As the world mourns global icon, Nelson Mandela's death, tributes pouring are telling the story of a remarkable man. But what was it like to spend time on Robben Island, sharing a life long friendship with Mandela? Ahmed Kathrada spoke to The Africa Report's Crystal Orderson about meeting Mandela, his time on Robben Island, his friendship with Mandela and his legacy to the world.
Ahmed Kathrada, affectionately known as Kathy, had known Mandela since the 1940s. From an early age Kathrada was an activist and when the African National Congress (ANC) and the South African Communist Party (SACP) started to work together against the country's apartheid regime the relationship between him and Mandela became very close.
People keep on asking us what made him the leader. So here's my explanation: He was born of royalty, as a chief, so from childhood they are taught leadership, so he already had training
In 1964, together with Mandela, Walter Sisulu, another of Mandela's closest comrades, and seven others, Kathrada was convicted in the Ravonia Trial. The trial, which took place between 1963 and 1964, saw 10 ANC leaders tried for 221 acts of sabotage. Mandela and Kathrada were convicted and imprisoned on Robben Island from 1964 to 1985.
The soft- spoken Kathrada who now spends his time working with young people said he met Mandela in Johannesburg in the 1940's. Kathrada describes Madiba (Mandela's clan name) as a friend and comrade. He said he met the charming Mandela in downtown Johannesburg at a friend's flat.
"I was still at high school and he used to wear a blazer and look very smart. In those days if you saw someone who wasn't white wearing a blazer you would be in awe".
During this period the two became close and were later part of the Rivonia trial for their political activity. Kathrada said their lawyers told them to "prepare for the worst" case scenario. They were all expecting the death sentence.
"At the Trial, Madiba said we must fight it as a political trial. And when there's a death sentence you don't appeal! And he made that famous speech – our speech – which we all approved first. He was speaking on behalf of all of us when he said, "This is what I fought for, hope to achieve, and if need be, I'm prepared to die". Kathrada said these words kept them inspired throughout.
Years on Robben Island...
The two with other senior ANC leaders were sentenced to life imprisonment to Robben Island.
"Madiba was regarded as the leader when we got to the island. The first thing he said when we landed there was, "We are no longer leaders; we are ordinary prisoners. And he behaved like an ordinary prisoner.
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Kathrada said Mandela was a very fit man, "he was stronger than all of us because he was also a boxer. You'd see him on the floor polishing"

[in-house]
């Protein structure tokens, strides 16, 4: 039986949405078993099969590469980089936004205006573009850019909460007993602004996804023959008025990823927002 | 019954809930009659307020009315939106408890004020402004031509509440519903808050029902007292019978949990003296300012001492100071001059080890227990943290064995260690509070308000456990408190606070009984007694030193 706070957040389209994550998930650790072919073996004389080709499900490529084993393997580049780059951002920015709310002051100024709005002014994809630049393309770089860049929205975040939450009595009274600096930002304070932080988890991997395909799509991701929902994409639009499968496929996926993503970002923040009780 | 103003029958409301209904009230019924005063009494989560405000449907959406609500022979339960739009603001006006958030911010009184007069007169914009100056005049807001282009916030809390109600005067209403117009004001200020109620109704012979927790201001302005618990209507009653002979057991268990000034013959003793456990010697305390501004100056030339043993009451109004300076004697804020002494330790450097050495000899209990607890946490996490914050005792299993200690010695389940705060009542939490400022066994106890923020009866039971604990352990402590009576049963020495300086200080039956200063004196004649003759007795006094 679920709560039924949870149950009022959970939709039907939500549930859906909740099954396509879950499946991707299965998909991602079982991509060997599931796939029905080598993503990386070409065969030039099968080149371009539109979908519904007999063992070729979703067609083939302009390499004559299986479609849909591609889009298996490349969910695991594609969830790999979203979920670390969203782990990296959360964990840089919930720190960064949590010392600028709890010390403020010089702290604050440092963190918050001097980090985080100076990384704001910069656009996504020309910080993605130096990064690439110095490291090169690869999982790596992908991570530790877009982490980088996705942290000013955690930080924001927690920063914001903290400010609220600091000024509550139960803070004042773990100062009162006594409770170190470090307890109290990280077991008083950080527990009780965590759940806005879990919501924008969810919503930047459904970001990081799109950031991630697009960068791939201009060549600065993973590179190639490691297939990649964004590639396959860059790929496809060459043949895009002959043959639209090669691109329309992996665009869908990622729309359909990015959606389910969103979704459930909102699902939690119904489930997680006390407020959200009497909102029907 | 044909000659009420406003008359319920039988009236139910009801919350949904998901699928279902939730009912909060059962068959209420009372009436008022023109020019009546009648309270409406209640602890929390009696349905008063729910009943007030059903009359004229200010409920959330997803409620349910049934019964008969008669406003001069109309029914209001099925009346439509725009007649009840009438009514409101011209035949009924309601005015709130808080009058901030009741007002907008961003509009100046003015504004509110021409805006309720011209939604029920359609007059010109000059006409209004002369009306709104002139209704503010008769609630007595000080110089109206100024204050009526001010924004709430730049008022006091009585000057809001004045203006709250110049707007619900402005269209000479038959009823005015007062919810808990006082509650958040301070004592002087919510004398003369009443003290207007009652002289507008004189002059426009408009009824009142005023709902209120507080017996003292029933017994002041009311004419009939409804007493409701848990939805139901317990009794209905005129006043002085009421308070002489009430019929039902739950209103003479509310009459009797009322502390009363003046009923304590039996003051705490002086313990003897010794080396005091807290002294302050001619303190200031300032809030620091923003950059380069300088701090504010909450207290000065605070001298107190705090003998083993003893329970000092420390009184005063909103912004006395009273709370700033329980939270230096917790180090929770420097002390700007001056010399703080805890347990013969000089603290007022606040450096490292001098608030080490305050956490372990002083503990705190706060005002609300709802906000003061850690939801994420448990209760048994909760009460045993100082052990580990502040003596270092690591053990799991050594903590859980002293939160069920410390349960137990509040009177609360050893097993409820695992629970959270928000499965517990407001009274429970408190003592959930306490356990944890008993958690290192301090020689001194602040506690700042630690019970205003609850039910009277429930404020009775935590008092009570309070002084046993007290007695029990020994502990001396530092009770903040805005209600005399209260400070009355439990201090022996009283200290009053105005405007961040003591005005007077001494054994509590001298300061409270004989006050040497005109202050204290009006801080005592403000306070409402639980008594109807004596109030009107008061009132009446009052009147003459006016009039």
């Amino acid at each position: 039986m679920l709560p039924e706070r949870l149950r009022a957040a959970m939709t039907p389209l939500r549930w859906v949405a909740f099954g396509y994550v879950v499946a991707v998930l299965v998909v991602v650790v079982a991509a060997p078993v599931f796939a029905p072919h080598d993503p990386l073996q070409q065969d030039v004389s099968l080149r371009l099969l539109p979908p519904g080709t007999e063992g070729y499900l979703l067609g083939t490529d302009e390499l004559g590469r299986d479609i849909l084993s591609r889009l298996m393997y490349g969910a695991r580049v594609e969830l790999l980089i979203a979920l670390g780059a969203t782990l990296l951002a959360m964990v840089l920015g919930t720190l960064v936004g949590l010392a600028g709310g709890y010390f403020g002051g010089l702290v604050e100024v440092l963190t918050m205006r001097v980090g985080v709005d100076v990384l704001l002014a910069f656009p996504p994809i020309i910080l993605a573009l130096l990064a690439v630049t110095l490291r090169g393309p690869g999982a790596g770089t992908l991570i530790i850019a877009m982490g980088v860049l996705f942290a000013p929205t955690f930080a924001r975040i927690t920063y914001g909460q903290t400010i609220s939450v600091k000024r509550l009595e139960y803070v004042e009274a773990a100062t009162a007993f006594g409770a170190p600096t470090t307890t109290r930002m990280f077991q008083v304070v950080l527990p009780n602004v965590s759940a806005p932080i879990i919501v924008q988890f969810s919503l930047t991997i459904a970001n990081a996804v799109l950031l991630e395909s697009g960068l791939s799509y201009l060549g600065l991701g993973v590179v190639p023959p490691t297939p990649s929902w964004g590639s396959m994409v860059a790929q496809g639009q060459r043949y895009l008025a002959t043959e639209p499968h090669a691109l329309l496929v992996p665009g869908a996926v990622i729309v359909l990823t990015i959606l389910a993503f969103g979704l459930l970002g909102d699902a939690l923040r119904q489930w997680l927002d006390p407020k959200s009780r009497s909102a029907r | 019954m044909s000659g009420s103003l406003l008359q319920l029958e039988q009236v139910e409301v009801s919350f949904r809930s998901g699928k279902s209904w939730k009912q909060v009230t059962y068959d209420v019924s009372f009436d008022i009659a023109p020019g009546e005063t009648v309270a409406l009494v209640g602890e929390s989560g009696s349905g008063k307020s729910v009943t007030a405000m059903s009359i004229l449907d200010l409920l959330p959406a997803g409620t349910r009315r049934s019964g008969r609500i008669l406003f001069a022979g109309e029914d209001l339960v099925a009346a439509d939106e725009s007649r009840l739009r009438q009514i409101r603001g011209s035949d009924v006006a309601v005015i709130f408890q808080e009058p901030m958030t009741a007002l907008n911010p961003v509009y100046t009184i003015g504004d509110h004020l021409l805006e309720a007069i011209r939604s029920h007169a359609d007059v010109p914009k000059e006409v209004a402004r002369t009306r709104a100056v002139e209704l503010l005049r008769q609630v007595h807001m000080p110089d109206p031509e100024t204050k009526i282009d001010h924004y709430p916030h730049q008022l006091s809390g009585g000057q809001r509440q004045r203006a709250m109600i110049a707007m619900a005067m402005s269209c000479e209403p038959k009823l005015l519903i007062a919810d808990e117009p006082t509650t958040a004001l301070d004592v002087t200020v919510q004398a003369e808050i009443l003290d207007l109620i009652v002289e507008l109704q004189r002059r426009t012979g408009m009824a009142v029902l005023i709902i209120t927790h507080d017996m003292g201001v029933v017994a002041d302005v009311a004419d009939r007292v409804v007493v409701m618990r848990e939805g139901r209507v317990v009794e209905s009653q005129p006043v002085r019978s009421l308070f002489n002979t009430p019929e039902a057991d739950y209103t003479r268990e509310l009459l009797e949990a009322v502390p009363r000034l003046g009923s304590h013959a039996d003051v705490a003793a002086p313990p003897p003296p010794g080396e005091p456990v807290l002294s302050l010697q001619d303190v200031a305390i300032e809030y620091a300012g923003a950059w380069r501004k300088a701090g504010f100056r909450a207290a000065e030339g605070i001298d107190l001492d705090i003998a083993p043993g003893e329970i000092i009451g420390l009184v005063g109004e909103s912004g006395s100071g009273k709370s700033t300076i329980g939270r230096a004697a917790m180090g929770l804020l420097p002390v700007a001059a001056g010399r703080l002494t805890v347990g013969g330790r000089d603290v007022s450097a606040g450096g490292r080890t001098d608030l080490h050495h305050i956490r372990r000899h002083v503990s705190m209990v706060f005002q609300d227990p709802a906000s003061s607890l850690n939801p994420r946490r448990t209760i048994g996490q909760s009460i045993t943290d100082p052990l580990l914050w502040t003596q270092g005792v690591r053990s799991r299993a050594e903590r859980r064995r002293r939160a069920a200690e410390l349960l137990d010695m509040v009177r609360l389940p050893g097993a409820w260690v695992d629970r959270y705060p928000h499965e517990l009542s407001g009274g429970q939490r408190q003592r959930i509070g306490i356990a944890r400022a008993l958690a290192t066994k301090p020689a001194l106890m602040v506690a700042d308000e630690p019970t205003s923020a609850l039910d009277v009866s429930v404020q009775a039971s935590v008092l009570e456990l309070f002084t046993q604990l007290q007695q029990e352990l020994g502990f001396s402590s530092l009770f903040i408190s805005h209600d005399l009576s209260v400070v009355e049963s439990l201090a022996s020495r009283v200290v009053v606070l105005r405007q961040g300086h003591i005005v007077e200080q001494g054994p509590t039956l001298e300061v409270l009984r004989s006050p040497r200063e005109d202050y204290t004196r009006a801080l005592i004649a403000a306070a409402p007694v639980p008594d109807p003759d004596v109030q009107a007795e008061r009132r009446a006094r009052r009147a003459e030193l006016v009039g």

Discrimination on the basis of skin colour was rife on the Island with Indian prisoners receiving preferential treatment. Kathrada recalls, "as an African prisoner he had to wear short trousers, even in winter! They offered him exemption, but he said no".
Kathrada said all these characteristics played a big part in Madiba's leadership qualities. "Naturally the leadership was there for us".
They were released in 1990 and in 1994 and Mandela was inaugurated as South Africa's first post-apartheid President.
What became of their friendship?
Kathrada said when Madiba became president he was appointed to his office as an advisor. It was not a job he wanted, but Mandela persuaded him to take it after he had declined an offer to be a cabinet minister.
Kathrada recalls that even Mandela was a reluctant president. "He had expressed reluctance to be President, because of his age but when the ANC national executive insisted that he was the candidate, he accepted".
The first democratically elected black President was adamant that he would only stand for one term, which he kept till the end.
The two remained in contact even after Madiba's retirement. "Before he got sick I saw him regularly, and he enjoyed it because he liked to talk about the past, about people, and we could tease each other".
Kathrada said even when Mandela got sick; he used to visit him at his Houghton home and had free access.
After a long friendship with Mandela, Kathrada said what he most admired was Mandela's personality. "He could relate to kings and queens and prime ministers, but did not look down on less educated people, or youngsters," said Kathrada.
"People keep on asking us what made him the leader. So here's my explanation: He was born of royalty, as a chief, so from childhood they are taught leadership, so he already had training".
While the world remembers the icon's legacy for his comrade the main legacy is what he wanted for all South Africans who bore the brunt of the apartheid legacy.
"We have achieved quite a bit, but there's a lot to be done. We can only be satisfied when we are sure that every child goes to bed with a full stomach, in a proper house, gets up in the morning smiling with a proper breakfast, proper clothing and goes to school. When that happens, then we can say we have achieved, we are satisfied" - Nelson Mandela: Nelson Rolihlahla Mandela: 18 July 1918- 5 December 2013